China and North Korea have a defence treaty which they agreed with each other in 1961 and which is still active. Article 2 of the treaty reads as follows
The Contracting Parties undertake jointly to adopt all measures to prevent aggression against either of the Contracting Parties by any state. In the event of one of the Contracting Parties being subjected to the armed attack by any state or several states jointly and thus being involved in a state of war, the other Contracting Party shall immediately render military and other assistance by all means at its disposal.
The Global Times editorial of August 2017 which I discussed in my 11th August 2017 article reaffirmed that China would fulfil its commitment to North Korea under article 2 of the 1961 treaty, something which because of the increasing strain in Chinese-North Korean relations many had started to doubt.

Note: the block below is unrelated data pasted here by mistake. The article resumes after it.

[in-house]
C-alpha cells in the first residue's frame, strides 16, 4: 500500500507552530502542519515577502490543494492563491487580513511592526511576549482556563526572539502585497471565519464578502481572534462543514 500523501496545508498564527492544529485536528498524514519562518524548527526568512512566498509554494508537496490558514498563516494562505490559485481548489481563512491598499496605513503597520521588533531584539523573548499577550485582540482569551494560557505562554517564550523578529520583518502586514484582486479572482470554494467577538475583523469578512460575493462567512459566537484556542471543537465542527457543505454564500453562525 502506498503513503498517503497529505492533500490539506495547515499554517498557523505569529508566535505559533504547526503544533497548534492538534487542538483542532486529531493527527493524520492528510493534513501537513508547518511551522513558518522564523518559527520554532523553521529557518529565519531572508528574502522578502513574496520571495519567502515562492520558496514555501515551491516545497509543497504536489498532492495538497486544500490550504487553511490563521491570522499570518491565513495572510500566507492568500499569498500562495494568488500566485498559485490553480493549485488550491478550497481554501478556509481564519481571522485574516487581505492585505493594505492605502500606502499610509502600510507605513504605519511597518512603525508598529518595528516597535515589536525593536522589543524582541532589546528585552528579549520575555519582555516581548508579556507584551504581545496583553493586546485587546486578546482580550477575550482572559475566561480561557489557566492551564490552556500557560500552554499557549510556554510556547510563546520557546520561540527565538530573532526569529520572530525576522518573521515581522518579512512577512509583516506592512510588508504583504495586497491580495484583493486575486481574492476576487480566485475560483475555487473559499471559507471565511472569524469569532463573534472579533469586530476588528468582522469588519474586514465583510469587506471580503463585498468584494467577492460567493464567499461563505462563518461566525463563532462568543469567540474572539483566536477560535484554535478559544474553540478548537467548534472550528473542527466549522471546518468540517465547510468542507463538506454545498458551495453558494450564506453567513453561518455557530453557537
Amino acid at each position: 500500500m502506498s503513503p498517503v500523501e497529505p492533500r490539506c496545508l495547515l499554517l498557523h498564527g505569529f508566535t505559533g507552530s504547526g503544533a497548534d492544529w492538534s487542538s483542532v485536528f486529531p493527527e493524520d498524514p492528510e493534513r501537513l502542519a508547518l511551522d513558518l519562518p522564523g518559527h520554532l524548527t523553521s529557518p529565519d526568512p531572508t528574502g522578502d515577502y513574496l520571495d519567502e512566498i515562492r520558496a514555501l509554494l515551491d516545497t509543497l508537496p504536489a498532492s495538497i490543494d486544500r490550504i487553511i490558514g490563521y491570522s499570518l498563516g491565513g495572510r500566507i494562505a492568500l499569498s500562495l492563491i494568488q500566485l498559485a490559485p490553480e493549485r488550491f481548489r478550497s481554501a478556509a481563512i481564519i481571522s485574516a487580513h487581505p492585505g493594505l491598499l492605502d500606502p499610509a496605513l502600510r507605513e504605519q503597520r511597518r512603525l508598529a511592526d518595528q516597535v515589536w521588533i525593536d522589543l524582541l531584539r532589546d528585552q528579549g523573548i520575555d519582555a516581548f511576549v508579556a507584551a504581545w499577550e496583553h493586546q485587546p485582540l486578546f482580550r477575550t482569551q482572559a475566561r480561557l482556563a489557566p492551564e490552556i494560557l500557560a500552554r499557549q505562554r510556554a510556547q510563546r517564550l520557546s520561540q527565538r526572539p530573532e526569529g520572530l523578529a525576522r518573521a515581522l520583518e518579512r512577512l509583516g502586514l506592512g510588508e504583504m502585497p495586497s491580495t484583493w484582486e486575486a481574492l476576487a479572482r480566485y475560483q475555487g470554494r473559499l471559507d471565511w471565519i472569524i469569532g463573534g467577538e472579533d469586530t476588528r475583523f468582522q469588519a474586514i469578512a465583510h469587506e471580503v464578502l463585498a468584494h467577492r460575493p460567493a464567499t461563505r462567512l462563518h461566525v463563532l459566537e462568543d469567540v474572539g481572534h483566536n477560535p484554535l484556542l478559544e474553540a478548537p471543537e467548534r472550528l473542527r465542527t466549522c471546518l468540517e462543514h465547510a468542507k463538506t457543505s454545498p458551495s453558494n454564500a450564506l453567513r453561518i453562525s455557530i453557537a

That gave Kim Jong-un and his advisers the vital guarantee of China’s continued commitment to North Korea’s continued independence which they needed in order to press ahead with their opening to the US and to South Korea.
The second event was the coming to power in South Korea of Moon Jae-in, who won South Korea’s Presidential election of 9th May 2017 following the impeachment and removal from office of South Korea’s hardline and (as it turned out) corrupt previous President, Park Geun-hye, the daughter of South Korea’s former dictator Park Chung-hee.
That provided Kim Jong-un with a South Korean leader known to favour dialogue with North Korea whom he could negotiate with as a partner.
The result is North Korea’s proposal for an end to the state of war which has existed in the Korean Peninsula since the 1940s, its proposal for a process of reconciliation and peaceful reintegration of the two Koreas, and lastly its proposal for the total denuclearisation of the Korean Peninsula, which the North Koreans are quite clear must include the removal of US nuclear forces from the Korean Peninsula as well as their own.